How Do You Stop a Dog From Peeing and Pooping in the House

Having a dog who consistently pees and poops in the house can be frustrating and messy. However, with a little patience, consistency, and proper training techniques, you can teach your furry friend to do their business outside where it belongs. In this article, we will discuss effective methods to prevent your dog from peeing and pooping in the house.

1. Establish a Routine: Dogs thrive on routine, so make sure to take them outside at the same times every day. This will help them develop a regular bathroom schedule.

2. Monitor their Water Intake: Limit your dog’s water consumption before bedtime or when you can’t supervise them closely. This minimizes the chances of accidents occurring inside the house.

3. Provide Frequent Potty Breaks: Take your dog outside regularly, especially after meals, naps, and playtime. This helps them associate going outside with eliminating.

4. Use Positive Reinforcement: Reward your dog with treats and praise when they go potty outside. This reinforces the behavior you want to encourage.

5. Supervise Indoors: Keep an eye on your dog when they are inside the house. If you notice signs they need to go, such as sniffing or circling, quickly redirect them outside.

6. Crate Training: Utilize a crate when you can’t watch your dog closely. Dogs generally avoid soiling their sleeping area, so this can help with housebreaking.

7. Clean Accidents Thoroughly: Use an enzymatic cleaner to eliminate any lingering odors. Dogs may be attracted to previously soiled areas, so proper cleaning is crucial.

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8. Avoid Punishment: Never scold or punish your dog for accidents. This can create anxiety and confusion, making the potty training process more challenging.

9. Consider Bell Training: Teach your dog to ring a bell or use a designated signal to indicate they need to go outside. This can be a helpful communication tool.

10. Use Verbal Cues: Consistently use a specific phrase or command, such as “go potty,” when taking your dog outside. Eventually, they will associate the cue with the desired behavior.

11. Consult a Professional: If your dog continues to have accidents despite your efforts, consider seeking guidance from a professional dog trainer or behaviorist.


1. Why does my dog keep peeing in the house even though they are potty trained?
Some possible reasons include medical issues, anxiety, territorial marking, or inadequate training. Consult a veterinarian or behaviorist for further evaluation.

2. How long does it take to potty train a dog?
The time it takes to potty train a dog can vary depending on the breed, age, and individual temperament. It can take anywhere from a few weeks to several months.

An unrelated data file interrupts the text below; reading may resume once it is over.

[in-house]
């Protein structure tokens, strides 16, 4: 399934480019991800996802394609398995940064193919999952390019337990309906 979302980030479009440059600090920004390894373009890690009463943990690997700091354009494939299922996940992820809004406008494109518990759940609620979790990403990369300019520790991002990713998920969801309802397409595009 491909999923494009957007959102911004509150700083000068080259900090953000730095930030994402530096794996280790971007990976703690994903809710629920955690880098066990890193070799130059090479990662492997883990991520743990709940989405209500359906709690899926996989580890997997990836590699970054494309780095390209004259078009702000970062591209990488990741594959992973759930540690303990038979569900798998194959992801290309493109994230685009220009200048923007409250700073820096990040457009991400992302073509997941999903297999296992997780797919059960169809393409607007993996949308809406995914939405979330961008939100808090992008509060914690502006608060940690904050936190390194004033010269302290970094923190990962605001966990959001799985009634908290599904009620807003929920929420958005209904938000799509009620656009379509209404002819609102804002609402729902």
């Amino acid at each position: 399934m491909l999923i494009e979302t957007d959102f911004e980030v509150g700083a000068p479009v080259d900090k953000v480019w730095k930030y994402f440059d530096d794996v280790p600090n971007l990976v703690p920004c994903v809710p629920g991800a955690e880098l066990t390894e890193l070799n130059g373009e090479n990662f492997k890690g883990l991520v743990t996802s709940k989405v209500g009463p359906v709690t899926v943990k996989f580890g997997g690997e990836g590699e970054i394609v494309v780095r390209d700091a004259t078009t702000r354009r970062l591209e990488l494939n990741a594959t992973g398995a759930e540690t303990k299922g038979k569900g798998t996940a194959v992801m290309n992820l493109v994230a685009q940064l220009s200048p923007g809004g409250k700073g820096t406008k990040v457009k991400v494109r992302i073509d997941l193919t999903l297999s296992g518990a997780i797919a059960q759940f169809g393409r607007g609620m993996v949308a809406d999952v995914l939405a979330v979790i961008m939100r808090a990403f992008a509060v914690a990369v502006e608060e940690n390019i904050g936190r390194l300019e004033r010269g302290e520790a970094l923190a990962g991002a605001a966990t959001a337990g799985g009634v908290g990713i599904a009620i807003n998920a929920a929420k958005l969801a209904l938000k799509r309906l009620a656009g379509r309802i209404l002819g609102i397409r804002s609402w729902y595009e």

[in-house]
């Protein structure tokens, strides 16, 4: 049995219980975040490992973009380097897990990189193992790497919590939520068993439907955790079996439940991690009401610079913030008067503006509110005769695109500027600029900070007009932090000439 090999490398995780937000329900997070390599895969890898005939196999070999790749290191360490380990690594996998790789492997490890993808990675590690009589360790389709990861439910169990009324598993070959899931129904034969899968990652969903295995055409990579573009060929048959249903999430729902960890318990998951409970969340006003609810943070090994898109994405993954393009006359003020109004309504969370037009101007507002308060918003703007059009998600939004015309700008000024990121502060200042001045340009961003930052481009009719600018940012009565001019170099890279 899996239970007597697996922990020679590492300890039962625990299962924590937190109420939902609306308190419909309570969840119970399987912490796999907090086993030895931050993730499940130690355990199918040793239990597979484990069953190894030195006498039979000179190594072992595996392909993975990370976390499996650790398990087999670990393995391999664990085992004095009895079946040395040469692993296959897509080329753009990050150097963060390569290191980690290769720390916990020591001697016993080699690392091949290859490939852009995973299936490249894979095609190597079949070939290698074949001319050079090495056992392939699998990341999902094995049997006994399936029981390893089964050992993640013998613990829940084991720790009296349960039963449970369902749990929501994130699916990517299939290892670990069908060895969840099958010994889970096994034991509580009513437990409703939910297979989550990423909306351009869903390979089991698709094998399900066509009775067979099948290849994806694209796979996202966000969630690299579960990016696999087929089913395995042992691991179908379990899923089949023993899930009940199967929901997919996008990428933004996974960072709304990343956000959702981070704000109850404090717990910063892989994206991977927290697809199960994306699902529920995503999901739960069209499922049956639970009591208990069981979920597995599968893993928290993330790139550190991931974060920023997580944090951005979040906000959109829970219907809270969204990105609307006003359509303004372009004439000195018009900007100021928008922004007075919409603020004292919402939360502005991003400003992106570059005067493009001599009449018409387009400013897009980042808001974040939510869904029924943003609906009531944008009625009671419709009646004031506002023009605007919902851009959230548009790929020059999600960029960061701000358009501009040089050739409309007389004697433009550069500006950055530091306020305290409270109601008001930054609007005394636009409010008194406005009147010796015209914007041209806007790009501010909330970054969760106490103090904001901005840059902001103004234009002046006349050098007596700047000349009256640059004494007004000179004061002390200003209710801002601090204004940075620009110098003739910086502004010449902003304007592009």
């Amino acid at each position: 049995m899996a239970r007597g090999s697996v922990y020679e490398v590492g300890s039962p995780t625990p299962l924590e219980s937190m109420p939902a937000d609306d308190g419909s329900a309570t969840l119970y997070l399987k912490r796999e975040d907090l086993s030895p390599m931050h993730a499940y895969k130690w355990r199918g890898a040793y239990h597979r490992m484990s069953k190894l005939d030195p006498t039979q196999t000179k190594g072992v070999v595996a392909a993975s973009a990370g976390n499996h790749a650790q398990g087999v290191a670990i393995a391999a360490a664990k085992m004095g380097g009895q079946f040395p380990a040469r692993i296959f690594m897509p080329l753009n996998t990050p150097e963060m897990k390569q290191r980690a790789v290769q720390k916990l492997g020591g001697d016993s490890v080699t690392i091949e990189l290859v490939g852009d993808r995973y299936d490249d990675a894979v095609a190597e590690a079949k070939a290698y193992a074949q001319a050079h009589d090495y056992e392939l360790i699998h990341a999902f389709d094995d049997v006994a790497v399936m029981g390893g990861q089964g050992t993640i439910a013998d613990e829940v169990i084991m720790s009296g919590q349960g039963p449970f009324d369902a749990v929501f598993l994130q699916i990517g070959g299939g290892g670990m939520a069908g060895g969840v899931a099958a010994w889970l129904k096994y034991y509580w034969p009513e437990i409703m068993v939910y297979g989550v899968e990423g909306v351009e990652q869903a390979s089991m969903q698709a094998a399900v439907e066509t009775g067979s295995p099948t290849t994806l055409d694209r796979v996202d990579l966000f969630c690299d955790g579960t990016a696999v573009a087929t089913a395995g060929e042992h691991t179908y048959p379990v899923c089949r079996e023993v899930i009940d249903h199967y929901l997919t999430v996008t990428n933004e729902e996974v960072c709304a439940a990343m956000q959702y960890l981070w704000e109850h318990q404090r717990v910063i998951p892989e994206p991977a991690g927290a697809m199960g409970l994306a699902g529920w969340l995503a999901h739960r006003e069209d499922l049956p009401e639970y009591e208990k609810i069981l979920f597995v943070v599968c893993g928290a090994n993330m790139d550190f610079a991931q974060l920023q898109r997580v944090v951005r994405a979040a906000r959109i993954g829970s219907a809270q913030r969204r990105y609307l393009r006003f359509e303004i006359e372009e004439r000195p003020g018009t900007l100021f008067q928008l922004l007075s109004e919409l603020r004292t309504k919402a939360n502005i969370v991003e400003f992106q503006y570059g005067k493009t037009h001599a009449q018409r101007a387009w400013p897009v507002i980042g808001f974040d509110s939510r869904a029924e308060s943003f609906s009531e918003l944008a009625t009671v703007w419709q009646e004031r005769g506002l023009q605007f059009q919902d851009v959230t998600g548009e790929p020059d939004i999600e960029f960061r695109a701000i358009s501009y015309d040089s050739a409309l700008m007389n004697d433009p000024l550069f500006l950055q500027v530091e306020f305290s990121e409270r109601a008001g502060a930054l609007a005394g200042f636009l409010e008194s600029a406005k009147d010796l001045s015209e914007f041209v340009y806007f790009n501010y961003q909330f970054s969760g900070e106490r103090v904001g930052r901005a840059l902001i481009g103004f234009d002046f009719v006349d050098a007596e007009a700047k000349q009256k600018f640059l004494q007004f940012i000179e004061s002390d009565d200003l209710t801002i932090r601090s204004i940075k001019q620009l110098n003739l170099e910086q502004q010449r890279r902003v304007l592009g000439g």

3. Can I use pee pads or indoor grass patches?
While pee pads or indoor grass patches can be useful during the training process, they can also confuse dogs about where they should eliminate. It’s best to transition them to outdoor elimination as soon as possible.

4. What if my dog only pees outside but still poops inside?
This may indicate a separate issue. Dogs may have different preferences for eliminating, such as needing a specific substrate or location. Observe your dog’s behavior and adjust your training accordingly.

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5. Should I punish my dog if I catch them in the act?
No, punishment can create fear and anxiety, hindering the training process. Instead, interrupt the behavior and quickly redirect them outside.

6. Can I use pee pads or indoor grass patches permanently?
If you prefer indoor elimination, it is possible to continue using pee pads or indoor grass patches. However, it’s important to consider the potential challenges of this choice, such as odor and cleanliness.

7. How can I prevent accidents while I’m at work?
If you can’t be home to let your dog out, consider hiring a dog walker or asking a trusted neighbor or friend to help. Alternatively, you can set up a designated potty area indoors, such as a bathroom with pee pads.

8. Can a dog be fully potty trained if they are adopted as an adult?
Yes, adult dogs can be successfully potty trained. Consistency, positive reinforcement, and patience are key elements in training dogs of any age.

9. Are some dog breeds harder to potty train than others?
Certain breeds may require more time and effort due to their individual traits or predispositions. However, with proper training techniques, all breeds can be successfully potty trained.

10. Is it possible for older dogs to learn new potty training habits?
Yes, older dogs can learn new habits. However, it may take more time and patience, considering they may already have established behaviors. Consistency and positive reinforcement are crucial.

11. Can medical issues cause house soiling?
Yes, medical issues such as urinary tract infections, diabetes, or gastrointestinal problems can cause dogs to have accidents. If you suspect a medical problem, consult a veterinarian for a proper diagnosis and treatment.

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Remember, successfully potty training your dog requires time, consistency, and positive reinforcement. By implementing these tips and understanding your dog’s individual needs, you can help them develop good bathroom habits and keep your house clean and accident-free.